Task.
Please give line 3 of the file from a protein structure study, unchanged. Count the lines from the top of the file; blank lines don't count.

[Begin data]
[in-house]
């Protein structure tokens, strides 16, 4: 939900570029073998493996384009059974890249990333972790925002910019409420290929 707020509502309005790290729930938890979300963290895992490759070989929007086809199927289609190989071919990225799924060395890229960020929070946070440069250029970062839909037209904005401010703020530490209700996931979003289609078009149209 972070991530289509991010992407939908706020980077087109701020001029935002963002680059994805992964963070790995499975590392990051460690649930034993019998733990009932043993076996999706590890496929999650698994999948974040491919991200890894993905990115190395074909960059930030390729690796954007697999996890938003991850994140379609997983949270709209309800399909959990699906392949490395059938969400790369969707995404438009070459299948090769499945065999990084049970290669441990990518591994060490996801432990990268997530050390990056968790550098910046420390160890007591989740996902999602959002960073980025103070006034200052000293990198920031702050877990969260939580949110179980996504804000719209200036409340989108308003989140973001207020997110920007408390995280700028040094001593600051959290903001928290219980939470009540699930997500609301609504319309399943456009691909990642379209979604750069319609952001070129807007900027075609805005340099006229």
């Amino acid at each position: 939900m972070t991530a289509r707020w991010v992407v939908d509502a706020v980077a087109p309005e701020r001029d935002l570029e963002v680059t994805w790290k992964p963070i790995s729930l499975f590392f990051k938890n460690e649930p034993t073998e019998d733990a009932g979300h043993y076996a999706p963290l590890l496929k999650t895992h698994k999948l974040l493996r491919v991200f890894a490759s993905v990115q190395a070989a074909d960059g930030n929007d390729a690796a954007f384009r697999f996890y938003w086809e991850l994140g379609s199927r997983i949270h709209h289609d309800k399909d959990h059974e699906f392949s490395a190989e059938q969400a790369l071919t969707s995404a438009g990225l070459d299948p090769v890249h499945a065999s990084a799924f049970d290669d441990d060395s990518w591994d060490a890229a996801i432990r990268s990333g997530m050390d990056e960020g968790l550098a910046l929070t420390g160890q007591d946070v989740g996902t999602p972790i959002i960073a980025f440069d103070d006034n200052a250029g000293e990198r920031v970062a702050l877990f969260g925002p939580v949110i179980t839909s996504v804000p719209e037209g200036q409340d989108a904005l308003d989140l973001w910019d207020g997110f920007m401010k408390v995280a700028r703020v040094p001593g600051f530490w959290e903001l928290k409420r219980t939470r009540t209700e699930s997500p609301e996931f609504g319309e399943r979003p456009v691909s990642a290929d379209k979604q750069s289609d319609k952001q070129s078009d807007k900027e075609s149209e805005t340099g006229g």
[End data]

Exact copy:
């Amino acid at each position: 939900m972070t991530a289509r707020w991010v992407v939908d509502a706020v980077a087109p309005e701020r001029d935002l570029e963002v680059t994805w790290k992964p963070i790995s729930l499975f590392f990051k938890n460690e649930p034993t073998e019998d733990a009932g979300h043993y076996a999706p963290l590890l496929k999650t895992h698994k999948l974040l493996r491919v991200f890894a490759s993905v990115q190395a070989a074909d960059g930030n929007d390729a690796a954007f384009r697999f996890y938003w086809e991850l994140g379609s199927r997983i949270h709209h289609d309800k399909d959990h059974e699906f392949s490395a190989e059938q969400a790369l071919t969707s995404a438009g990225l070459d299948p090769v890249h499945a065999s990084a799924f049970d290669d441990d060395s990518w591994d060490a890229a996801i432990r990268s990333g997530m050390d990056e960020g968790l550098a910046l929070t420390g160890q007591d946070v989740g996902t999602p972790i959002i960073a980025f440069d103070d006034n200052a250029g000293e990198r920031v970062a702050l877990f969260g925002p939580v949110i179980t839909s996504v804000p719209e037209g200036q409340d989108a904005l308003d989140l973001w910019d207020g997110f920007m401010k408390v995280a700028r703020v040094p001593g600051f530490w959290e903001l928290k409420r219980t939470r009540t209700e699930s997500p609301e996931f609504g319309e399943r979003p456009v691909s990642a290929d379209k979604q750069s289609d319609k952001q070129s078009d807007k900027e075609s149209e805005t340099g006229g």